“In the chapter-house of S. Marco at Florence, the artist-saint, Fra Angelico, has painted the patrons of the city and the founds of the great religious orders—dedicated servants of the Eternal Charity—adoring the Crucified who is their Pattern, and from whom their mandate comes. There they are: real human beings of every type, transfigured by a single costly loyalty. There is Mark, the self-effacing writer of the earliest Gospel. There is the Magdalen, completely sanctified by penitence and love. There are the holy women, whose service was of the homeliest kind. There are Cosmo and Damian, the good and honest physicians. There too are the devoted scholars, Jerome, and Augustine; and Benedict, the creator of an ordered life of work and prayer. There are Francis, lost in an ecstasy of loving worship, and Thomas Aquinas gazing at the key to that great Mystery of Being to which he had given his vast intellectual powers. All these—mystics, lovers, teachers, scholars, workers—are linked with the Crucified, the Holy and Self-given, whose agents they are and from whom they draw power and love. The whole range of human accomplishment, in these its chosen representatives, is shown to us in direct and glad dependence on the very-flowing Charity of God. That is the very substance of religion. Like an immense impetus of generosity, it powers out from the Heart of Reality; self-given through generous and adoring spirits of every sort and kind, to rescue and transform the world” (Evelyn Underhill, The School of Charity p 58).
With all this talk lately about “church” and “emerging church” and “cell church” I thought I would archive this from one of John Chrysostom’s sermons on the Book of Acts (Homily XXIX).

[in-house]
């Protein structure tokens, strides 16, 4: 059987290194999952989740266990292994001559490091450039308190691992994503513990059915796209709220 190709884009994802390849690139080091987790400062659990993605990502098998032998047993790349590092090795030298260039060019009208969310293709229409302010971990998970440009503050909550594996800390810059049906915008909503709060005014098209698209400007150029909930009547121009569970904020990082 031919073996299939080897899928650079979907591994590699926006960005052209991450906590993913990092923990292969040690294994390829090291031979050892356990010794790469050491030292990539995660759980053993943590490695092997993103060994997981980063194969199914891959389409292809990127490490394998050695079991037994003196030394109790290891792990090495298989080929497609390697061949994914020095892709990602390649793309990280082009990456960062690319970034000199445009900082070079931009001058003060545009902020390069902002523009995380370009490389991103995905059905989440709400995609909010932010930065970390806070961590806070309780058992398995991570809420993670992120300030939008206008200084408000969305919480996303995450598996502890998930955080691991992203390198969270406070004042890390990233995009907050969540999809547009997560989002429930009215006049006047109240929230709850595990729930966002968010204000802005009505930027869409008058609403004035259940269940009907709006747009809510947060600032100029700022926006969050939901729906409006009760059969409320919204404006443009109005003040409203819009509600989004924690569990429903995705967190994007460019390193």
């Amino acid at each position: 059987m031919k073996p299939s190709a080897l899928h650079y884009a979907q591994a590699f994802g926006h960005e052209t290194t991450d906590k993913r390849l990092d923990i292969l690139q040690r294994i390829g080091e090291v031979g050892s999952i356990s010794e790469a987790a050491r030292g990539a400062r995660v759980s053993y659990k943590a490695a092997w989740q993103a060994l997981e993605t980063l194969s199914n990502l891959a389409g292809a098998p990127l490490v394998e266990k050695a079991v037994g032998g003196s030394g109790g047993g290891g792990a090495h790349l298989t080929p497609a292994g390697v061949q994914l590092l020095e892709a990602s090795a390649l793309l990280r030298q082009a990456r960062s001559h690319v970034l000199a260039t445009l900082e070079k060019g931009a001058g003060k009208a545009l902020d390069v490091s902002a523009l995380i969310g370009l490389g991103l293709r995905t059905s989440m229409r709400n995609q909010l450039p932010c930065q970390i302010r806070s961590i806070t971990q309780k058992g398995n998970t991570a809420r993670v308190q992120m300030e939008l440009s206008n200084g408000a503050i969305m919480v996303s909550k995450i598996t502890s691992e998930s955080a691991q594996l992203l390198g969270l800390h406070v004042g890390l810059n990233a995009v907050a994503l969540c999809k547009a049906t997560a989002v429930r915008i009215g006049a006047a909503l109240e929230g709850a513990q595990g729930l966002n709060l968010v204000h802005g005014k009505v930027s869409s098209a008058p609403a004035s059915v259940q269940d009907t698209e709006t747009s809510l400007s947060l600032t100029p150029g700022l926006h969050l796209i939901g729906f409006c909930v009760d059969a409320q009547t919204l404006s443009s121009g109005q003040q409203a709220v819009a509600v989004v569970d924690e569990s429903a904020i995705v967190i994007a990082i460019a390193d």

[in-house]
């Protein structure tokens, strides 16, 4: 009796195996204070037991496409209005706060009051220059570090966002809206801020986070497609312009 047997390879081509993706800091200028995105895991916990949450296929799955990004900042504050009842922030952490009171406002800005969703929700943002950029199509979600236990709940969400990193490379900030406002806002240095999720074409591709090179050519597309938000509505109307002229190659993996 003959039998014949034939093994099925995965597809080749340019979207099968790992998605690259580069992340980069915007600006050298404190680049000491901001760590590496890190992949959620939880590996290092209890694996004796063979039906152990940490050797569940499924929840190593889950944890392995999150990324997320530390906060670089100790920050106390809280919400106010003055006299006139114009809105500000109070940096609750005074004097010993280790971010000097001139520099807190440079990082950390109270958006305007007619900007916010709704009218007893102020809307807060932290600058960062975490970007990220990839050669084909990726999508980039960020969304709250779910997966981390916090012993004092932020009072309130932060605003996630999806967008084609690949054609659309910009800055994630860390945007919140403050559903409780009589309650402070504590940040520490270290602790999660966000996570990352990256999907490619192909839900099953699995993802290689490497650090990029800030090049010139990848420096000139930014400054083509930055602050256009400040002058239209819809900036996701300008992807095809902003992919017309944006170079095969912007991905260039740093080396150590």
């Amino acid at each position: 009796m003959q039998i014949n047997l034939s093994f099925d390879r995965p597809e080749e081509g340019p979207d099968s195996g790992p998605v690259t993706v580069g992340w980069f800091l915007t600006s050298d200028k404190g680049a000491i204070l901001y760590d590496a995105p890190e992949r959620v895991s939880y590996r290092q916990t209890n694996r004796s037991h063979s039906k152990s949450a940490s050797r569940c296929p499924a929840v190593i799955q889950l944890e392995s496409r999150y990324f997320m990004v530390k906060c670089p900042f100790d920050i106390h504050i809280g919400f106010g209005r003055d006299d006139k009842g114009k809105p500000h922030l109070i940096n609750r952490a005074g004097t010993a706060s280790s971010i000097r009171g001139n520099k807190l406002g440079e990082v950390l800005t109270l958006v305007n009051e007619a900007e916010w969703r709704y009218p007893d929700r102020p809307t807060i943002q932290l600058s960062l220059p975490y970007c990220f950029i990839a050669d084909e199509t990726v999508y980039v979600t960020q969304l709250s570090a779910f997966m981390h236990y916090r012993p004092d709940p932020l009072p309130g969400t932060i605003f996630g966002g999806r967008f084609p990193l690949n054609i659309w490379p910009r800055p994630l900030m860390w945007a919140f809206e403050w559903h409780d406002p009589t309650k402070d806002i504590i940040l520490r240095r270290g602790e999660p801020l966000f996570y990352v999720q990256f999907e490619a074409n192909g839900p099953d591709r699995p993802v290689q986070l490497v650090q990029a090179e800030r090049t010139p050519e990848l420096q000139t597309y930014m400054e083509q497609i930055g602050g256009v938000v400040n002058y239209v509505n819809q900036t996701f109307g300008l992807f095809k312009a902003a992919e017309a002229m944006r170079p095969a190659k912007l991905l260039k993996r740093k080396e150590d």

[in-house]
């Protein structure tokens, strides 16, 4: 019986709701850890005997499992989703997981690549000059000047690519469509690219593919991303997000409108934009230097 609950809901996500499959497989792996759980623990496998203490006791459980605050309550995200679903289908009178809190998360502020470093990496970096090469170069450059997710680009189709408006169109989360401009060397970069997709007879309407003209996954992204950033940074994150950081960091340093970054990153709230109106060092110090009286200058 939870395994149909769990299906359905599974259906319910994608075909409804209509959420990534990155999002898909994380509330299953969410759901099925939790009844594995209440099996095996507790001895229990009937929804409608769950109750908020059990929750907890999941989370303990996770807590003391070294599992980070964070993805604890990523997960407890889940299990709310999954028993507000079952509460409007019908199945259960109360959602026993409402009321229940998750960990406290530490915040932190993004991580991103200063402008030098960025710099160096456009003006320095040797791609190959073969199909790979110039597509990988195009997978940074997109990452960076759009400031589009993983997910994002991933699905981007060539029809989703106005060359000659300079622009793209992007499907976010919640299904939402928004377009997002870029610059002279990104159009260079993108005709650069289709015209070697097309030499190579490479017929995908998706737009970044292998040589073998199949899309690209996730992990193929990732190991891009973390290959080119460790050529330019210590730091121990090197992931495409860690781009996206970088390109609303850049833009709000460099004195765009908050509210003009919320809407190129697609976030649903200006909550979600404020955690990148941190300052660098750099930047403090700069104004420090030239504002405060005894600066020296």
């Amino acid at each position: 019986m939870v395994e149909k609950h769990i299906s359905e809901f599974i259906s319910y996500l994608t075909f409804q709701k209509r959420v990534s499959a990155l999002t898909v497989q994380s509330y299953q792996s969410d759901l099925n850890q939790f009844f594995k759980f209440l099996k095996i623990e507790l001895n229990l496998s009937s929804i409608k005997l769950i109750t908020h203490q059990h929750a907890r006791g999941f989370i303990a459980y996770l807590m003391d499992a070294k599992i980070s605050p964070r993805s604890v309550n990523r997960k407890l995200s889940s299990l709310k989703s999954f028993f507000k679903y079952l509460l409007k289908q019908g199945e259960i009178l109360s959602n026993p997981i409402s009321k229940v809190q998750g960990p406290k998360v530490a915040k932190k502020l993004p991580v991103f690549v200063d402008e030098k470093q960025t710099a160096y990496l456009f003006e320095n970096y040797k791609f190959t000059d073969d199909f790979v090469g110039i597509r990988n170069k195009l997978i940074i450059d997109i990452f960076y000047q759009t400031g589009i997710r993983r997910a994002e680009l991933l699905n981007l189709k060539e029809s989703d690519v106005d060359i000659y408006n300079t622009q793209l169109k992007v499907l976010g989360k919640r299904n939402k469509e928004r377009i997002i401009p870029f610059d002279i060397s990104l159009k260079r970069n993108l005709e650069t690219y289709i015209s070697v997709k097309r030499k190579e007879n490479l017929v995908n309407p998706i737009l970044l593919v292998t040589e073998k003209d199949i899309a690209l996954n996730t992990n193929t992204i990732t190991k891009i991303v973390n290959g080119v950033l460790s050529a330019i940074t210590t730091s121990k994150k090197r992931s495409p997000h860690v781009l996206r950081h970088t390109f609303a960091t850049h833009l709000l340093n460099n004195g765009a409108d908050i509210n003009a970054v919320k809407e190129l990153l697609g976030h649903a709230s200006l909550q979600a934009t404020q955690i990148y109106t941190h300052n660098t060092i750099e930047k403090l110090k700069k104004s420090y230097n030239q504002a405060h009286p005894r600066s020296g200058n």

Think you that to be religious is to be constant in Church-going? This is nothing, unless we reap some fruit for ourselves: if (from gathering together in Church) we do not gather something for ourselves, it were better to remain at home. For our forefathers built the Churches for us, not just to bring us together from our private houses and show us one to another: since this could have been done also in a market-place, and in baths, and in a public procession:–but to bring together learners and teachers, and make the one better by means of the other. With us it has all become mere customary routine, and formal discharge of a duty: a thing we are used to; that is all. Easter comes, and then great the stir, great the hubbub, and crowding of–I had rather not call them human beings, for their behaviour is not commonly human. Easter goes, the tumult abates, but then the quiet which succeeds is again fruitless of good. “Vigils, and holy hymn-singing.”– And what is got by these? Nay, it is all the worse. Many do so merely out of vanity.